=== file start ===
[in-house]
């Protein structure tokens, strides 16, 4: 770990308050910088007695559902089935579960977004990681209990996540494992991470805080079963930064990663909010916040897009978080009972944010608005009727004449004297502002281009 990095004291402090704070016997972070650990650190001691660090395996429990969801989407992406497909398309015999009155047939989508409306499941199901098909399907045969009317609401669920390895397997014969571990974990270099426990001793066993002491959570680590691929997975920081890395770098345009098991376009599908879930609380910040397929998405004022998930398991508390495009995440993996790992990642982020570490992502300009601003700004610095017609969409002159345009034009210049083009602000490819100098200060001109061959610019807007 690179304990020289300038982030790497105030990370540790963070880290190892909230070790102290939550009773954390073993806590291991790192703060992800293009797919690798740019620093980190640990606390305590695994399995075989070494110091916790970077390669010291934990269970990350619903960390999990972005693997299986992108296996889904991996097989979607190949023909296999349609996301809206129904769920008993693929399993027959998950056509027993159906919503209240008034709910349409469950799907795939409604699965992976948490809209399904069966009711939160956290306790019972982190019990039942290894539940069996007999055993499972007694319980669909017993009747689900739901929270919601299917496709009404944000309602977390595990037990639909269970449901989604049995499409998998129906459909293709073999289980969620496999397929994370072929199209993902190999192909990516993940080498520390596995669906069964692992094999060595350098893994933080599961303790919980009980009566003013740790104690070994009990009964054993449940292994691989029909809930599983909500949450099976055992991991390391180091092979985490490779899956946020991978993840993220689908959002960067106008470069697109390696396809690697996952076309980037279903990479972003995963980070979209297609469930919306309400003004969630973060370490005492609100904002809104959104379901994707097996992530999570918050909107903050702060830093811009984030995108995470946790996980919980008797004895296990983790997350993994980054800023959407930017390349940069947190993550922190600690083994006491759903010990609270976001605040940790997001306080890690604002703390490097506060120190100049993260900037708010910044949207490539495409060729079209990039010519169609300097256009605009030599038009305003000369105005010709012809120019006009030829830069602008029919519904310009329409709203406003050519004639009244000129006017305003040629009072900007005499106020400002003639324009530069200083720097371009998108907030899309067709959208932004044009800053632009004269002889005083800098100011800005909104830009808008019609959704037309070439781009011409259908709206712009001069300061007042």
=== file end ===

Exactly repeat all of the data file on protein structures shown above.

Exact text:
[in-house]
């Protein structure tokens, strides 16, 4: 770990308050910088007695559902089935579960977004990681209990996540494992991470805080079963930064990663909010916040897009978080009972944010608005009727004449004297502002281009 990095004291402090704070016997972070650990650190001691660090395996429990969801989407992406497909398309015999009155047939989508409306499941199901098909399907045969009317609401669920390895397997014969571990974990270099426990001793066993002491959570680590691929997975920081890395770098345009098991376009599908879930609380910040397929998405004022998930398991508390495009995440993996790992990642982020570490992502300009601003700004610095017609969409002159345009034009210049083009602000490819100098200060001109061959610019807007 690179304990020289300038982030790497105030990370540790963070880290190892909230070790102290939550009773954390073993806590291991790192703060992800293009797919690798740019620093980190640990606390305590695994399995075989070494110091916790970077390669010291934990269970990350619903960390999990972005693997299986992108296996889904991996097989979607190949023909296999349609996301809206129904769920008993693929399993027959998950056509027993159906919503209240008034709910349409469950799907795939409604699965992976948490809209399904069966009711939160956290306790019972982190019990039942290894539940069996007999055993499972007694319980669909017993009747689900739901929270919601299917496709009404944000309602977390595990037990639909269970449901989604049995499409998998129906459909293709073999289980969620496999397929994370072929199209993902190999192909990516993940080498520390596995669906069964692992094999060595350098893994933080599961303790919980009980009566003013740790104690070994009990009964054993449940292994691989029909809930599983909500949450099976055992991991390391180091092979985490490779899956946020991978993840993220689908959002960067106008470069697109390696396809690697996952076309980037279903990479972003995963980070979209297609469930919306309400003004969630973060370490005492609100904002809104959104379901994707097996992530999570918050909107903050702060830093811009984030995108995470946790996980919980008797004895296990983790997350993994980054800023959407930017390349940069947190993550922190600690083994006491759903010990609270976001605040940790997001306080890690604002703390490097506060120190100049993260900037708010910044949207490539495409060729079209990039010519169609300097256009605009030599038009305003000369105005010709012809120019006009030829830069602008029919519904310009329409709203406003050519004639009244000129006017305003040629009072900007005499106020400002003639324009530069200083720097371009998108907030899309067709959208932004044009800053632009004269002889005083800098100011800005909104830009808008019609959704037309070439781009011409259908709206712009001069300061007042």